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Doing it wrong? How Looney Tunes ruined classical music (for me) [May. 28th, 2014|01:47 pm]
Young Geoffrey
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(Young Geoffrey attended an orchestral concert;

Image: Philharmonim Mundi, May 18, 2013. Photo by the Phantom Photographer

(And you won't believe what he did there!)

So, I went Montreal the weekend before last. Yes, I drove, but for a change it wasn't work-related. Raven was my passenger, my sweety, instead of yet another flight crew.

We had gone to see a concert, the Philmarmonium Mundi de Montréal's spring production, held at the Salle de concert Oscar Peterson at Concordia University on the West Island of Montreal. The show featured work by Rimsky-Korsakov, Tchaikovsky and Sibelius, as well as a short, original composition by a local, Quebecois, composer.

I'm no connoisseur of classical music and I don't think I've been to a classical concert since my mother took my brother and I to see the Soviet Red Army Orchestra at the Sudbury Arena back when I was still in grade school. Yes, when I was in my teens and early 20s, I made some effort to enlighten myself. Beethoven's 9th Symphony was probably the gateway drug — what teenager could hear that fourth movement and not be transported by the sheer passion in the old maestro's notes? A little Ravel, some Tchaikovsky, and for a while I tried to convince myself that I heard something special in Glen Gould.

But the truth is, most of it went over my head or, at least, didn't much move me. And so I'm not going to start reviewing a classical concert now. I'll just say that, to my under-educated ear, Philharmonium Mundi sounded fine (and the young piano soloist, Jean-Michel Dubé, was a delight, clearly taking great joy in his craft).

But why, you might ask, did Raven and I journey to Montreal to take in a concert in the first place? And why a high-end amateur orchestra's concert?

Image: Marcel Chojnacki plays with Philharmonium Mundi, May 18, 2014. Photo by the Phantom Photographer.  
Marcel Chojnacki  

Plainly-put: family. My favourite uncle, one Marcel Chojnacki, has been a First Violinist with the orchestra for a couple or more years now and I've wanted to see him play for a while. This year, we had enough warning, time and cash on hand, so I booked a car and off we went.

Uncle Marcel is a remarkable man, frankly an inspiring figure, as well as someone I, as an adult, especially, have come to like an awful lot. A Holocaust survivor (see link above) who came to Canada in his mid-teens after the War, he danced with the National Ballet, was a high-school teacher and, now, still teaches ballet, practices Flamenco with a troupe and, yes, plays violin (an instrument he started playing in his 60s) with an orchestra. He is a husband and father and also paints, makes wine, bakes bread and is a consummate and generous host.

I could go on, and on, but this isn't supposed to be about Marcel, it's supposed to be about me, and how I embarrassed Raven at the concert itself.

The show started with Rimsky-Korsakov's Overture de la Grande Pâque Russe, continued with Tchaikovsky's Concerto pour piano No. 1 en si bémol mineu (yes, folks, everything was in French), the aforementioned piano solo by Dubé, and then Sibelius' Symphonie No. 1 en mi mineur.

 
 
Nothing to do with Tchaikovsky, but don't tell me Chuck Jones didn't know funny!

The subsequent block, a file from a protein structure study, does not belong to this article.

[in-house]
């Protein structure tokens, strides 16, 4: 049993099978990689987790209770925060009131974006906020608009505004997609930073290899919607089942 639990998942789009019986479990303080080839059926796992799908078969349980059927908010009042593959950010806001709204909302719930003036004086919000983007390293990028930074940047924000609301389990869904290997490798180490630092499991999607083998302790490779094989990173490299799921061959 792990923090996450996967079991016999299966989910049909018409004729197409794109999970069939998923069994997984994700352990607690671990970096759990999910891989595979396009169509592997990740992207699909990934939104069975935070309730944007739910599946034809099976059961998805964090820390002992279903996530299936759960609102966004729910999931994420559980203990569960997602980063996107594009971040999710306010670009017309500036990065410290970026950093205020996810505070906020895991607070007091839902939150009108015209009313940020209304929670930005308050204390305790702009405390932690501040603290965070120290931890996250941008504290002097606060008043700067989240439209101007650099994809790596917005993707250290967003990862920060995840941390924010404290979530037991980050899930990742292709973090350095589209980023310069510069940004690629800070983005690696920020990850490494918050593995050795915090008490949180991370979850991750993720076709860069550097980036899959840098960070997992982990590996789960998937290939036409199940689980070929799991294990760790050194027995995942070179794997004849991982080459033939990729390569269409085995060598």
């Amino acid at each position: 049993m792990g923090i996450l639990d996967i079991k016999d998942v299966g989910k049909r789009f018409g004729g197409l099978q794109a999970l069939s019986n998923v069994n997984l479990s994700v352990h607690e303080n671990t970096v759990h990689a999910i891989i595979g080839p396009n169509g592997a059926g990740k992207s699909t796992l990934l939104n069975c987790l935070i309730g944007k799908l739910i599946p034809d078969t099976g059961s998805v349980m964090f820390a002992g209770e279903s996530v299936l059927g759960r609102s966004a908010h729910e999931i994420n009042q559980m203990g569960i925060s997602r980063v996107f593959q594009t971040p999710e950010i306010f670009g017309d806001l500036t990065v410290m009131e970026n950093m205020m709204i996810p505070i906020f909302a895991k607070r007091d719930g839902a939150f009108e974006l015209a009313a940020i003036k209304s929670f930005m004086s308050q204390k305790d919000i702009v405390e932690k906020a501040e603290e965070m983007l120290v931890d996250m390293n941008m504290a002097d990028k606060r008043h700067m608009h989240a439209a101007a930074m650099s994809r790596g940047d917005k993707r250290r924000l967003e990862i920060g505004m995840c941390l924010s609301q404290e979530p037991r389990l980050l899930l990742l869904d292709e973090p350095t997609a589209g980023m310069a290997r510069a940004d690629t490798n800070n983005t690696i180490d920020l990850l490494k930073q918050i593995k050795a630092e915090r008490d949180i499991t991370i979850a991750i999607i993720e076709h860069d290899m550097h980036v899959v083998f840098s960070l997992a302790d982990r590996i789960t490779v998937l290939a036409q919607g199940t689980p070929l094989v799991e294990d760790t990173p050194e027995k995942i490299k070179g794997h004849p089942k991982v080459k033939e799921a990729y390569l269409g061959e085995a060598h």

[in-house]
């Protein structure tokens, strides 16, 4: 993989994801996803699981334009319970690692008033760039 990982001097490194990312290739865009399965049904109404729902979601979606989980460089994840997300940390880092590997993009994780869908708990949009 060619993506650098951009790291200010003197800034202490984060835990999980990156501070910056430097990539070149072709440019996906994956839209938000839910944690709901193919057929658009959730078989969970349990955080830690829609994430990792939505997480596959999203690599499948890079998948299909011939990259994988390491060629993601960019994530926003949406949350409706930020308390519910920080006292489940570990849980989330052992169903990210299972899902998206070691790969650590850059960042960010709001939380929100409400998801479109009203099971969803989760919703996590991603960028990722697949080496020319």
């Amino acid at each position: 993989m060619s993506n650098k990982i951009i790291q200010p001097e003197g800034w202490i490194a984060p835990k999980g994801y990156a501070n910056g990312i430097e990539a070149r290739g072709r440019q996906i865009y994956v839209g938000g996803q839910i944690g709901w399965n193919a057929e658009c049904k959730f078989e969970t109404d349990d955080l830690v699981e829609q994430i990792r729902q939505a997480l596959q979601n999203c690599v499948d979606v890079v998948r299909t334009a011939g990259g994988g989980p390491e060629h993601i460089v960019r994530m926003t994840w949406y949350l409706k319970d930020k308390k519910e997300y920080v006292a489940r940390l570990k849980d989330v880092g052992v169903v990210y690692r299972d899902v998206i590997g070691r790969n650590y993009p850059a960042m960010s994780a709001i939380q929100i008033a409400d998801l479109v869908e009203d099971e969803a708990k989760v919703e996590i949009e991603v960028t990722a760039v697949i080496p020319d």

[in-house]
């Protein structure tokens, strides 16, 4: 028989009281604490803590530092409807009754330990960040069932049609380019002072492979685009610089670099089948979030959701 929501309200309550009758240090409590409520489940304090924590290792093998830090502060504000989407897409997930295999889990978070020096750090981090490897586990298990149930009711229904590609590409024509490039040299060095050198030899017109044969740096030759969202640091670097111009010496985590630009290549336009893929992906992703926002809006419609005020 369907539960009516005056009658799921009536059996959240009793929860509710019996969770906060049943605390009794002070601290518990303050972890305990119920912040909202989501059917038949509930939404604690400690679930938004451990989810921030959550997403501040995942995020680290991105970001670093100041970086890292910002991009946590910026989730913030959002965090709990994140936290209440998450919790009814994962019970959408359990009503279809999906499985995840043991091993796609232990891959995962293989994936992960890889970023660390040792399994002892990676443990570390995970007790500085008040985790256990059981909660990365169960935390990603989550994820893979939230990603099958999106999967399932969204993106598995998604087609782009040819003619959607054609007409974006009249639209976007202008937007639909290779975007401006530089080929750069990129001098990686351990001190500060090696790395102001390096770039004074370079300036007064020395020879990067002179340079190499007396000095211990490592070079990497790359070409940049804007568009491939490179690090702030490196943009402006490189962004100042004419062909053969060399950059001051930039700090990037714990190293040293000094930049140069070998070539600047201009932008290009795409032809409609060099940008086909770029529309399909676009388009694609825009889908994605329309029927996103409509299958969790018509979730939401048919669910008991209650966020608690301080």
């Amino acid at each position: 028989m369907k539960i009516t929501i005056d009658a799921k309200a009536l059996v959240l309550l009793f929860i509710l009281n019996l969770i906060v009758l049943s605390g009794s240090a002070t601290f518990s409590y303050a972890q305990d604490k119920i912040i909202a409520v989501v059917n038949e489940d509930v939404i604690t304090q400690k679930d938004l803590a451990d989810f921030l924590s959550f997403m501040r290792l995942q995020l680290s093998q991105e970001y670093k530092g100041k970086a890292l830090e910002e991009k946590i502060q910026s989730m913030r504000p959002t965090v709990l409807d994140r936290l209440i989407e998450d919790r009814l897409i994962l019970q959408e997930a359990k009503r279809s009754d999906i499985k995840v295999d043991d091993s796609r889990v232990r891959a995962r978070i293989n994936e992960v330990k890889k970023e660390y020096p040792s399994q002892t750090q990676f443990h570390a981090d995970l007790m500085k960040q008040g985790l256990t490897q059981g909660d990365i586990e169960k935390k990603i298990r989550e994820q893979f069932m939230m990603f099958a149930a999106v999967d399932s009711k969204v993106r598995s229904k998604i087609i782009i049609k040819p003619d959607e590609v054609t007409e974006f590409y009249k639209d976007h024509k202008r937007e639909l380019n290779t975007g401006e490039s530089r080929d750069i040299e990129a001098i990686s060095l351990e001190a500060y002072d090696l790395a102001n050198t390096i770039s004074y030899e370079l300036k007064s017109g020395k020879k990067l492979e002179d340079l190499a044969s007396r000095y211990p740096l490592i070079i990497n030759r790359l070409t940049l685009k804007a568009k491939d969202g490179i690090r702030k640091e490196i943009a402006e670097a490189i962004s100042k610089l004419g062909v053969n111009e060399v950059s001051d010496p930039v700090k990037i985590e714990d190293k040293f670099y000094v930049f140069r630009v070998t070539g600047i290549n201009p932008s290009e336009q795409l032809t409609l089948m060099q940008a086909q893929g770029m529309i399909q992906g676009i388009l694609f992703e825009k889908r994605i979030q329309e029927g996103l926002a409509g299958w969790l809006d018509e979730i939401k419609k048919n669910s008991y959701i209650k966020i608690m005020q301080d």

As I've said, everything seemed well-played to me, but the Rimsky-Korsakov and the Sibelius left me pretty un-moved; a fort-night after the fact, I can't say much at all about either. As I said, I'm no connoisseur. But the Tchaikovsky ...?

I dunno, maybe I'm a rube, or maybe I've just been ruined by Looney Tunes and Merry Melodies, the piano concerto delighted me! I didn't cry, but I surely did laugh (much to Raven's consternation). I tried to my chuckles quiet (and, I think, mostly succeeded), but chuckle I did.

That is a pretty damned playful piece of music, with arch piano runs chasing each other one way and then the other. No wonder they used them for cartoons! And I feel certain that Tchaikovsky himself meant them to share joy, to amuse. And maybe, to make people laugh.

I know it made me laugh, no at the music but (I think; I hope!) with it.

I dunno. What do you think? Am I a musical peasant, laughing at what I don't understand, or did I actually get the joke? Any aficionados (or otherwise) want to chime in and either correct me or join in with my boorish appreciation?

This entry was originally posted at http://ed-rex.dreamwidth.org/261526.html. Comment there using OpenID, or here as per normal.

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Comments:
[User Picture]From: jade_noir
2014-05-29 10:45 am (UTC)
Wow what an inspiring Uncle. I don't have words for how it must have been for him as a child to lose most of his family.
It's beautiful that he's playing the violin with the orchestra even though starting at 60. Inspiring.

Classical music wasn't always observed in silence like it is today. It was cheered at, people were hectic, There was dancing, there was people walking out of the house. Everything. Tchaikovsky is a very humorous composer and I don't see anything wrong with laughing during a performance.
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[User Picture]From: ed_rex
2014-05-30 12:07 am (UTC)

Uncles and music

I seem to have a life replete with inspiring old folks (and as I hurtle down the highway of life, I hope I manage to be the same, sooner than I like to imagine!).

And I appreciate your reassurance vis-a-vis my laughter at the concert (since I know you have some significant grounding in the field). Because I don't know much about the classics, I'm less secure in my own reactions than I am when, first instance, Bobby D cracks wise.

Edited at 2014-05-30 12:08 am (UTC)
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